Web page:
• Digitization of library objects in digital format for books, journals, music, art, museum collections, etc.
  • Access to library resources over a distributed network
  1. World Digital Library. A source for manuscripts, rare books, films, maps and more in multilingual format.
  2. Universal Digital Library. A collection of one million books.
  3. Project Gutenberg. More than 33,000 e-books to read and download.
  4. Bartleby. An immense collection of books for consultation, including fiction, essay and poetry.
  5. ibiblio. E-books, magazines, academic essays, software, music and radio.
  6. Google Books. More than 100,000 books for consultation, download or on-line purchase.
  7. Internet Archive: The largest digital library for downloading e-books and audio-books for free.
  8. Open Library: More than one million e-books of classic literature to download.

A library collection is defined as “an accumulation of information resources developed by information professionals intended for a user community or a set of communities” Lee, 2000, p. 1106). A major function of a traditional library collection is to facilitate information seeking by providing its users with convenient access to relevant information resources (Buckland, Gorman, & Gorman, 1992). These resources might be books, reference documents, serials, rare books, government files, special collections/artifacts, and/or media objects. A collection is the complete accumulation of books, materials, objects (physical and digital), that are accessible within the library.

To preserve items within library collections, archives, and museums it is necessary to reformat these objects through digitization, that is, to create digital objects. The 1990s saw the emergence of this digitization standards, principles, and practices for how to digitally reformat texts, books, pictorial images, collections, and other projects and the field of digitization specialization has expanded beyond libraries and into cultural heritage organizations/communities. To ensure a set of principles for the digital libraries’ preservation role, managed collections require that digital objects selected are accessible and available for long-term resource needs (Deegan & Tanner, 2002, p. 22).

Digital objects now broaden this term, as tangibility and ownership offer the opportunity to provide digital collections for library users. Now information and items are directly accessible in electronic format, so the term collections now apply to digital collections. Lee (2000, p. 1106) believes the function of collections needs a fresh examination to determine the access means in context to the user’s point of view to further understand and better support how collections facilitate information seeking. These digital collections are often a set of digital and multimedia resources that can be owned, accessed, curated, and/or shared within a digital library, that have organized digital object using metadata to describe the individual objects and the overall collection details. Based on technological advancement and possibilities with digital collections, a library collection often reflects the characteristics and interconnectivity of the information world to ensure information-seeking as contextual and interactive with a user-centered design approach (Lee, 2000, p. 1111).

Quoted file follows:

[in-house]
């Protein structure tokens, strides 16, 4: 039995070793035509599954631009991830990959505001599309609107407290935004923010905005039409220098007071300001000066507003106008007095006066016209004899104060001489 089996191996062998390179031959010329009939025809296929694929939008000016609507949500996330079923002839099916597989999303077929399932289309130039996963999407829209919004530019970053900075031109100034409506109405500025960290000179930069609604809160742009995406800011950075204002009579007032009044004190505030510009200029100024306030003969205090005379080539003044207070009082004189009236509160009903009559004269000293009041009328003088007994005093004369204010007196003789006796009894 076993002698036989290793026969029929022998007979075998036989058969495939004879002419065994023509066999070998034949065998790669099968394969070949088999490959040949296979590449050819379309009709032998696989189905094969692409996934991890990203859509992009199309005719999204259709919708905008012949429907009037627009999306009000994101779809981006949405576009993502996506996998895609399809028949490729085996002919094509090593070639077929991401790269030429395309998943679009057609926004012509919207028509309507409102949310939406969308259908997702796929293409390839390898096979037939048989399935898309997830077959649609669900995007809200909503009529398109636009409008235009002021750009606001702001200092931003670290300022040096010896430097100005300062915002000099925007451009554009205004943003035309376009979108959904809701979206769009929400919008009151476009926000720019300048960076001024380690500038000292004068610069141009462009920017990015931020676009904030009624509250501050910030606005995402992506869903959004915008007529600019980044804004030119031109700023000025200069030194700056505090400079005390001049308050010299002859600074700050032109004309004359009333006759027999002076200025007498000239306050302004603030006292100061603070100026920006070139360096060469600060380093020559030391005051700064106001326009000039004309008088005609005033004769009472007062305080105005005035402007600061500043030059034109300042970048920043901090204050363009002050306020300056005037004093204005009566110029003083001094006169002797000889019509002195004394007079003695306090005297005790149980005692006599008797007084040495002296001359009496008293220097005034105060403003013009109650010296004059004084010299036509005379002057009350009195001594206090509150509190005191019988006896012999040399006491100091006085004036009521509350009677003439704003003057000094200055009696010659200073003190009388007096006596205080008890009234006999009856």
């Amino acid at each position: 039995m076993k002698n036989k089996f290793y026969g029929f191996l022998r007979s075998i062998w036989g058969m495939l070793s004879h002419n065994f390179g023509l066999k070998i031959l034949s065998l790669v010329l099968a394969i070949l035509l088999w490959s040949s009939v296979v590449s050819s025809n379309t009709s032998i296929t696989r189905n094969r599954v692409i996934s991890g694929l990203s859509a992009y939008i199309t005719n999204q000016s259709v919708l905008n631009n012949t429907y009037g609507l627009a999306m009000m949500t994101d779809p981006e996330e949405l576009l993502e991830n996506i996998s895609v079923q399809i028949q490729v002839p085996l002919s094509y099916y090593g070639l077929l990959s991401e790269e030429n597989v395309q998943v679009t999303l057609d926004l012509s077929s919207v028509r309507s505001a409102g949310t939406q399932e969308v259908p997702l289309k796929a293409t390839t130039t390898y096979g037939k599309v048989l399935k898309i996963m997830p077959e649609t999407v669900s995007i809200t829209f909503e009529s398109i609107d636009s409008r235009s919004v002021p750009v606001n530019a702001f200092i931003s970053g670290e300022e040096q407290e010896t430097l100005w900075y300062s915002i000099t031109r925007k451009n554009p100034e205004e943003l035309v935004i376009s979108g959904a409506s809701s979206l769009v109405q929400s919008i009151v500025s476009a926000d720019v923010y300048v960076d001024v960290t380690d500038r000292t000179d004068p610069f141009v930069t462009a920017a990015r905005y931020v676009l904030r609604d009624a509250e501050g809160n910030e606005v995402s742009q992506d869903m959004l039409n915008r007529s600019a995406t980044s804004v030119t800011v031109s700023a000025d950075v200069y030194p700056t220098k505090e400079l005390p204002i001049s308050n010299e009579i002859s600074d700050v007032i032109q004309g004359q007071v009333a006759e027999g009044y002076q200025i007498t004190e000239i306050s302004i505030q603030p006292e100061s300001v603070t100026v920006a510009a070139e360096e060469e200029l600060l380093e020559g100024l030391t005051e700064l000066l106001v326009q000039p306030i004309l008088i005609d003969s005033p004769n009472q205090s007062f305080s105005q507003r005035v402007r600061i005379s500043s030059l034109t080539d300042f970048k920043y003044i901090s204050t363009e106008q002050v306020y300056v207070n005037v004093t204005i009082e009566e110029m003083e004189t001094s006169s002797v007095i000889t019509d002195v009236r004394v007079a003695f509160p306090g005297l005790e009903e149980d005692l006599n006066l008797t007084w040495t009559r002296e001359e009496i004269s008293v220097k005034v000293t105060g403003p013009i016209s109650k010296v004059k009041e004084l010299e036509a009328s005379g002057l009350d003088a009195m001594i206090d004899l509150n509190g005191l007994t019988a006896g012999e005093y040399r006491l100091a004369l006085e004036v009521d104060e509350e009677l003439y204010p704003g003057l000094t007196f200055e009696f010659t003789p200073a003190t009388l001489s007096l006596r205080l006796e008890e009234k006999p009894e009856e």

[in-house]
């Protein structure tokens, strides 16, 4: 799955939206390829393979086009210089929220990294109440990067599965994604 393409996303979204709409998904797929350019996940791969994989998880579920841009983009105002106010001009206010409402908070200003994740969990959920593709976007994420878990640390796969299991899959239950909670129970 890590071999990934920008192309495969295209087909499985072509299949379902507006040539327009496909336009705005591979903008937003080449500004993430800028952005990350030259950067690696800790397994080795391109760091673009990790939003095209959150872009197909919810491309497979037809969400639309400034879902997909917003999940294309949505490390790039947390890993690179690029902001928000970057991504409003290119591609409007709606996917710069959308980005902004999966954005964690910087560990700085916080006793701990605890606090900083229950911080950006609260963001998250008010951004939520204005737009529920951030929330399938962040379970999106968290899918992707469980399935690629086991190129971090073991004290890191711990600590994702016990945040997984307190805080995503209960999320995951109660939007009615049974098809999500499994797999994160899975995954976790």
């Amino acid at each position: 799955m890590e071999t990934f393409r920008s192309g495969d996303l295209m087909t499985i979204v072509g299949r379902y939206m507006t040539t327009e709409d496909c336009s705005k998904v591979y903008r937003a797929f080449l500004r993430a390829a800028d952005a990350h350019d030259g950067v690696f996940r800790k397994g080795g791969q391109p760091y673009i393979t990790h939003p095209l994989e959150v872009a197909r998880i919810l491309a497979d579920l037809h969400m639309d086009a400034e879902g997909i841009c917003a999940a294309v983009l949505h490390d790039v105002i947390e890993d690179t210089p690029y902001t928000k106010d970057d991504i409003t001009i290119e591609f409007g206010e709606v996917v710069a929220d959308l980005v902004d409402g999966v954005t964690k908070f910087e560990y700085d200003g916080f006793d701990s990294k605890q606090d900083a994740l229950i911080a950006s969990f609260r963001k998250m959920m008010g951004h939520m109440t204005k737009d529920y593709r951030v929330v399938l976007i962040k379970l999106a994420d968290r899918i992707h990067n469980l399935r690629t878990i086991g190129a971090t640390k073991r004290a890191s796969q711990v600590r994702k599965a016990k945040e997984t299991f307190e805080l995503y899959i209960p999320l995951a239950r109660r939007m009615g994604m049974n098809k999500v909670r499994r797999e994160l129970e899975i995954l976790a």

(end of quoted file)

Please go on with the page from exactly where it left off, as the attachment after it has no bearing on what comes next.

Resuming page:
Collections in Digital Libraries: these are a set of digital and multimedia information resources which are building blocks that consist of an organized assembly of digital information objects, metadata describing those objects, and metadata describing the overall collection. These group of objects that are not necessarily physically owned and sustained by the library in a collection; however, they have “a group of information resources, a defined user community, a collection development policy statement, and an integrated retrieval system” (Lee, 2000, p. 111). The digital collections are a balance of the user and institutional interests that typically reflect the priorities and impact these collections might have for sustainability over time (Miller, 2015). To build a good digital collection with purpose, you need to provide an overview of the major components and activities; identify existing resources that support the development of practices; and encourage community participation for ongoing development to build the collection (NISO, 2007, p. 1).

Here are a few of the “library” listed books I am reading or I recommend to read:

  • Biblio TECH by John Plafrey
  • The Top Technologies Every Librarian Needs to Know
  • Ways of Curating by Hans Ulrich Obrist
  • The Library Book by Susan Orlean
  • What Technology Wants by Kevin Kelly

What books about the library or library/information science recommendations do you have for me? Please share!

BONUS LISTEN: from a recent 99% Invisible podcast, Episode No. 354: Weeding is Fundamental, I recently about Collection Management: “Collection size and scope, as determined by holdings counts, particular strengths, and unique materials, were formerly understood in relation to institutional mission and programs” (Horava, 2010, p.142). Johnson (2009) notes how collection management was designed to include the development practices and support for collections, specifically with regards to the decisions about reviewing, retention, and evaluation of a collection e.g. weeding, cancelling serials, storage, and preservation.

References:

Borgman, C. L. (1999). What are digital libraries? Competing visions. Retrieved from https://escholarship.org/uc/item/7c55m1xf

Buckland, M. K., Gorman, M., & Gorman, M. (1992). Redesigning library services: a manifesto (Vol. 19). Chicago, IL: American Library Association.

Bush, V. (1945, July). As we may think. The Atlantic. Retrieved from https://www.theatlantic.com/magazine/archive/1945/07/as-we-may-think/303881/

Calhoun, K. (2014). Emergence and definitions of digital libraries. In Exploring Digital Libraries: Foundations, Practice, Prospects. ALA Neal-Schuman.

Candela, L., Castelli, Y. I., Ross, S., Thanos, C., Pagano, P., Koutrika, G., … & Schuldt, H. (2007). Setting the foundations of digital libraries. D-Lib Magazine, 13(3/4), 1082-9873.

Harmon, E. (2015, October 19). When you work in the open, everyone can be a collaborator. Electronic Frontier Foundation. Retrieved from https://www.eff.org/deeplinks/2015/10/when-you-work-open-everyone-can-be-collaborator

Horava, T. (2010). Challenges and possibilities for collection management in a digital age. Library Resources & Technical Services, 54(3), 142-152.

Johnson, P. (2009). Fundamentals of collection development and management, 1st Edition. Chicago, IL: American Library Association.

Isah, A., Mushewa, A., Serema, B., & Kenosi, L. (2015). Analyzing digital library initiatives: 5S theory perspective. New Review of Academic Librarianship, 21(1), 68-82.

Lee, H. (2000). What is a collection? Journal of the American Society for Information Science, 51(12), 1106-1113. doi: 10.1002/1097-4571

Mills, A. (2015). User impact on selection, digitization, and the development of digital special collections. New Review of Academic Librarianship, 21(2), 160-169.